7. POLTICIANS ASKS FOR A PAY RAISE — Double-digit pay raises for elected officials were originally proposed after the City of Carmel hired a firm to conduct a salary study using comparable cities in other states. Brainard’s new salary would have been $179,344, which is around the midpoint of the study. Carmel City Judge Brian Poindexter was to receive a 20 percent raise to $145,919 and council members would have a 28 percent increase to $22,167. Clerk-Treasurer Christine Pauley was recommended to receive only a 2 percent raise, which led her to claim gender-discrimination in a letter to the council.

The Carmel City Council decided against giving Brainard a 40 percent raise originally proposed in his 2017 budget and salary ordinance, instead giving him just a 2 percent cost of living adjustment. Council members themselves, though, received a 15 percent pay increase after a 5-2 vote Oct. 17.

6. BRAINARD CONSIDERS RUN FOR CONGRESS — When Gov. Mike Pence was selected as Donald Trump’s running mate, it created an opening for someone else to run for governor. U.S. Rep. Susan Brooks of Carmel decided to throw her hat in the ring. If selected, it would mean that someone else would have to run for Brooks’ seat. Brainard said he’d be interested if Brooks was selected, but eventually he decided to pull his name from the running because he said he has more work to do in Carmel.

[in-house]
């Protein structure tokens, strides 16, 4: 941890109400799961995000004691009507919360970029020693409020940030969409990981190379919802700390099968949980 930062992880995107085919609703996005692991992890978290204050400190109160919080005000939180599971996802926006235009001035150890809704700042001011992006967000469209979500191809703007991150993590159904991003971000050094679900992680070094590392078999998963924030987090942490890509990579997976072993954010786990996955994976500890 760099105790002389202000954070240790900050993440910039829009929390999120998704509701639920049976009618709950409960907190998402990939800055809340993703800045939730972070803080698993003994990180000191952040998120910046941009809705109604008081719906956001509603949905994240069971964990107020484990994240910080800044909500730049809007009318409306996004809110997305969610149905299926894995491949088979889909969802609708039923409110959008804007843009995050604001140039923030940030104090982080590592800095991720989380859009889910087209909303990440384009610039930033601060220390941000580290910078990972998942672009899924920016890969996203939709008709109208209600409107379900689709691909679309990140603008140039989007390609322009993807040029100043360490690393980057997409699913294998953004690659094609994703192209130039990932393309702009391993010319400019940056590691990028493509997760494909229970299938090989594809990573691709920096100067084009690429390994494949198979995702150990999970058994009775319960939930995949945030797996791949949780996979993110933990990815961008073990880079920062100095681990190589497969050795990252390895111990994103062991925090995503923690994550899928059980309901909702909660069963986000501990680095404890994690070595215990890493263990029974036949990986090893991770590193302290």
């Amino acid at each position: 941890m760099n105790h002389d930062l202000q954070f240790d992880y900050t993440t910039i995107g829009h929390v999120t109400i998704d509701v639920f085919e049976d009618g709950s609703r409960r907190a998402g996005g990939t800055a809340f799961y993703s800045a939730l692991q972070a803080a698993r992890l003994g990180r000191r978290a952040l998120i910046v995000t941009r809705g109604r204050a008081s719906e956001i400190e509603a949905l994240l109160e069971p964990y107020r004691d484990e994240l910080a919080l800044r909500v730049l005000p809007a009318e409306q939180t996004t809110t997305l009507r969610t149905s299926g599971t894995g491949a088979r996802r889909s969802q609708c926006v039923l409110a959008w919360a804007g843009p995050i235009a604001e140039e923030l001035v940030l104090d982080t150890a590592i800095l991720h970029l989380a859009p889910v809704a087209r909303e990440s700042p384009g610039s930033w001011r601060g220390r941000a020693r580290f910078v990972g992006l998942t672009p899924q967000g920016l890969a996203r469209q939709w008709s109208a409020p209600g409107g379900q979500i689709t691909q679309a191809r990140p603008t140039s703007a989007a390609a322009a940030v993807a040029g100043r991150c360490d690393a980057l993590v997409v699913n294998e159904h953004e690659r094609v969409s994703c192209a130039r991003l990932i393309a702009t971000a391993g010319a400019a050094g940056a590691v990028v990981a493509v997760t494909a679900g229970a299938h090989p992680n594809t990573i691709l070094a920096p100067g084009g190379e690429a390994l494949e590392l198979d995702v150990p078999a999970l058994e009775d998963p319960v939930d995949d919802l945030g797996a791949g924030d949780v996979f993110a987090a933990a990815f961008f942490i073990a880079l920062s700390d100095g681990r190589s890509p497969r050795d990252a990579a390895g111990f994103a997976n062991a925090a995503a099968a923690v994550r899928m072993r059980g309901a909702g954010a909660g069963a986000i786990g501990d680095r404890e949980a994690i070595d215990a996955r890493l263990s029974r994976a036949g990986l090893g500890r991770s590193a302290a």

5. SUN KING ANNOUNCES CARMEL LOCATION — Sun King Brewery, one of the top-selling craft beer makers in Indiana, unveiled plans on Sept. 7 for a new 15,000 square-foot craft distillery and tap room to open in the Midtown area of Carmel in the fall of 2017. The Sun King Distillery and Tap Room will be at the north end of Midtown Plaza adjacent to the Monon Trial.

4. NO MORE RAY’S FOR TRASH COLLECTION — For the next seven years, Ray’s Trash Services won’t be an option for Carmel residents. The Carmel City Council voted 5-2 on Jan. 18 to eliminate the ability for Carmel residents to opt out of using the city’s contracted trash collector. This does not affect business trash collection. Near the end of 2016, the City’s Board of Public Works awarded Republic Services the city’s contract after its bid came in approximately 20 percent lower than others.